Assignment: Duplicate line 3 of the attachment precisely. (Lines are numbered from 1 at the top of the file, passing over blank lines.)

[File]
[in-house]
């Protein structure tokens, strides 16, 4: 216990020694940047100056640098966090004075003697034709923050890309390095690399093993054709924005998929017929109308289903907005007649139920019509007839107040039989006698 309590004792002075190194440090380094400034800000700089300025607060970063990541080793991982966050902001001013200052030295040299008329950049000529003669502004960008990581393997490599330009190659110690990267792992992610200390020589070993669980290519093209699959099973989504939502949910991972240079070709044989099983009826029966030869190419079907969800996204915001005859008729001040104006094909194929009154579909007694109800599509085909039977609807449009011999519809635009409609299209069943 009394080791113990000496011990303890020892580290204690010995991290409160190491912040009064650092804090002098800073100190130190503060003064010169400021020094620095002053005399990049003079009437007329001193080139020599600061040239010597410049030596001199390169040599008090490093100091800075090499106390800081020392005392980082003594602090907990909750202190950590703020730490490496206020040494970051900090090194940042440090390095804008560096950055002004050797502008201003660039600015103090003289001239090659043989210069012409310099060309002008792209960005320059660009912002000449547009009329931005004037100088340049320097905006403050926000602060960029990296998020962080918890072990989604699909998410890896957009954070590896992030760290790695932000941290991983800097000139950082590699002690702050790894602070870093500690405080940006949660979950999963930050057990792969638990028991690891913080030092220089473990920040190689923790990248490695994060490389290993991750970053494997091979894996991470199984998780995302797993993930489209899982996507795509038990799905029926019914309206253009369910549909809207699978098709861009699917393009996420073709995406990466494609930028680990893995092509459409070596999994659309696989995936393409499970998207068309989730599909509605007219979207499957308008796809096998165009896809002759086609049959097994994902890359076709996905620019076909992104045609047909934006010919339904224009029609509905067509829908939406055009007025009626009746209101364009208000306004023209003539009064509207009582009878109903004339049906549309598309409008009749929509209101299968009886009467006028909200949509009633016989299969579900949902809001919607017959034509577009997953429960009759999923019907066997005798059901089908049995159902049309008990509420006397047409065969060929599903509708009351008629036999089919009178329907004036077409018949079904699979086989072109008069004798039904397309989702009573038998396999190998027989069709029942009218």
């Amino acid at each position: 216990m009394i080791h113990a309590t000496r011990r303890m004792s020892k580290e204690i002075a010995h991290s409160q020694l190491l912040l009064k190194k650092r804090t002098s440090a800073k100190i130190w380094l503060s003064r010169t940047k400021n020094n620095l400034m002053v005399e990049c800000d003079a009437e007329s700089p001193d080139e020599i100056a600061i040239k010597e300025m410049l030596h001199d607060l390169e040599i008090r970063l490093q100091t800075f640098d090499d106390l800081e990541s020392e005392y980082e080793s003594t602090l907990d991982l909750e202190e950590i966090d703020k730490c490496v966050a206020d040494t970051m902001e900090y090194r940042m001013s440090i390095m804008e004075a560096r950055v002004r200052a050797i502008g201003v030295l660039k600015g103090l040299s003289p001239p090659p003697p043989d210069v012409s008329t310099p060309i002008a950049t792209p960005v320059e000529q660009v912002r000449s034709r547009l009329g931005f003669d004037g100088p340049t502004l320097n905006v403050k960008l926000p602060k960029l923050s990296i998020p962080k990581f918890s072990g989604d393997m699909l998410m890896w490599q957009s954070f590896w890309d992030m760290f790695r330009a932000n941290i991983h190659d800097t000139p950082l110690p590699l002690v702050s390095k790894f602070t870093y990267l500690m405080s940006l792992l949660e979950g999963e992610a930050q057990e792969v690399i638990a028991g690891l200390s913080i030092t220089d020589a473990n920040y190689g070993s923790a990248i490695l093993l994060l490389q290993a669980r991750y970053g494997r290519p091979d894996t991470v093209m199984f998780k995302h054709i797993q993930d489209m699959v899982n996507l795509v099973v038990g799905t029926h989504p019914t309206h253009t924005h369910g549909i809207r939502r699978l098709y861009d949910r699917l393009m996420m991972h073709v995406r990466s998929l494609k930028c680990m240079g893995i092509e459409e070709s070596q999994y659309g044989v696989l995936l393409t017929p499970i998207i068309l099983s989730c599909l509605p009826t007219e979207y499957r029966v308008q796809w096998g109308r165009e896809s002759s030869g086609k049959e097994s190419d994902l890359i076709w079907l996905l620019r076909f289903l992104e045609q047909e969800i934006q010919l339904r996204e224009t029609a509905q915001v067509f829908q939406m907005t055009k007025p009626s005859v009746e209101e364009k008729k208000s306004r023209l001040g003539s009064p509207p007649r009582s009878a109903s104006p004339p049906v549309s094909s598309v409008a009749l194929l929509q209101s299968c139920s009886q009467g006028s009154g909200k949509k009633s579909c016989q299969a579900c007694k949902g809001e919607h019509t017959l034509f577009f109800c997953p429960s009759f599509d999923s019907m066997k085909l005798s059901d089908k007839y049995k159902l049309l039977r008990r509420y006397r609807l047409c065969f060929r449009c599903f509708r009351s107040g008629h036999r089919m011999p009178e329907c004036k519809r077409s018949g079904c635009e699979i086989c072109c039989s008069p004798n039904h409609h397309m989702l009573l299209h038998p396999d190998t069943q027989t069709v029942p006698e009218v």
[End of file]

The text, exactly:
């Amino acid at each position: 216990m009394i080791h113990a309590t000496r011990r303890m004792s020892k580290e204690i002075a010995h991290s409160q020694l190491l912040l009064k190194k650092r804090t002098s440090a800073k100190i130190w380094l503060s003064r010169t940047k400021n020094n620095l400034m002053v005399e990049c800000d003079a009437e007329s700089p001193d080139e020599i100056a600061i040239k010597e300025m410049l030596h001199d607060l390169e040599i008090r970063l490093q100091t800075f640098d090499d106390l800081e990541s020392e005392y980082e080793s003594t602090l907990d991982l909750e202190e950590i966090d703020k730490c490496v966050a206020d040494t970051m902001e900090y090194r940042m001013s440090i390095m804008e004075a560096r950055v002004r200052a050797i502008g201003v030295l660039k600015g103090l040299s003289p001239p090659p003697p043989d210069v012409s008329t310099p060309i002008a950049t792209p960005v320059e000529q660009v912002r000449s034709r547009l009329g931005f003669d004037g100088p340049t502004l320097n905006v403050k960008l926000p602060k960029l923050s990296i998020p962080k990581f918890s072990g989604d393997m699909l998410m890896w490599q957009s954070f590896w890309d992030m760290f790695r330009a932000n941290i991983h190659d800097t000139p950082l110690p590699l002690v702050s390095k790894f602070t870093y990267l500690m405080s940006l792992l949660e979950g999963e992610a930050q057990e792969v690399i638990a028991g690891l200390s913080i030092t220089d020589a473990n920040y190689g070993s923790a990248i490695l093993l994060l490389q290993a669980r991750y970053g494997r290519p091979d894996t991470v093209m199984f998780k995302h054709i797993q993930d489209m699959v899982n996507l795509v099973v038990g799905t029926h989504p019914t309206h253009t924005h369910g549909i809207r939502r699978l098709y861009d949910r699917l393009m996420m991972h073709v995406r990466s998929l494609k930028c680990m240079g893995i092509e459409e070709s070596q999994y659309g044989v696989l995936l393409t017929p499970i998207i068309l099983s989730c599909l509605p009826t007219e979207y499957r029966v308008q796809w096998g109308r165009e896809s002759s030869g086609k049959e097994s190419d994902l890359i076709w079907l996905l620019r076909f289903l992104e045609q047909e969800i934006q010919l339904r996204e224009t029609a509905q915001v067509f829908q939406m907005t055009k007025p009626s005859v009746e209101e364009k008729k208000s306004r023209l001040g003539s009064p509207p007649r009582s009878a109903s104006p004339p049906v549309s094909s598309v409008a009749l194929l929509q209101s299968c139920s009886q009467g006028s009154g909200k949509k009633s579909c016989q299969a579900c007694k949902g809001e919607h019509t017959l034509f577009f109800c997953p429960s009759f599509d999923s019907m066997k085909l005798s059901d089908k007839y049995k159902l049309l039977r008990r509420y006397r609807l047409c065969f060929r449009c599903f509708r009351s107040g008629h036999r089919m011999p009178e329907c004036k519809r077409s018949g079904c635009e699979i086989c072109c039989s008069p004798n039904h409609h397309m989702l009573l299209h038998p396999d190998t069943q027989t069709v029942p006698e009218v």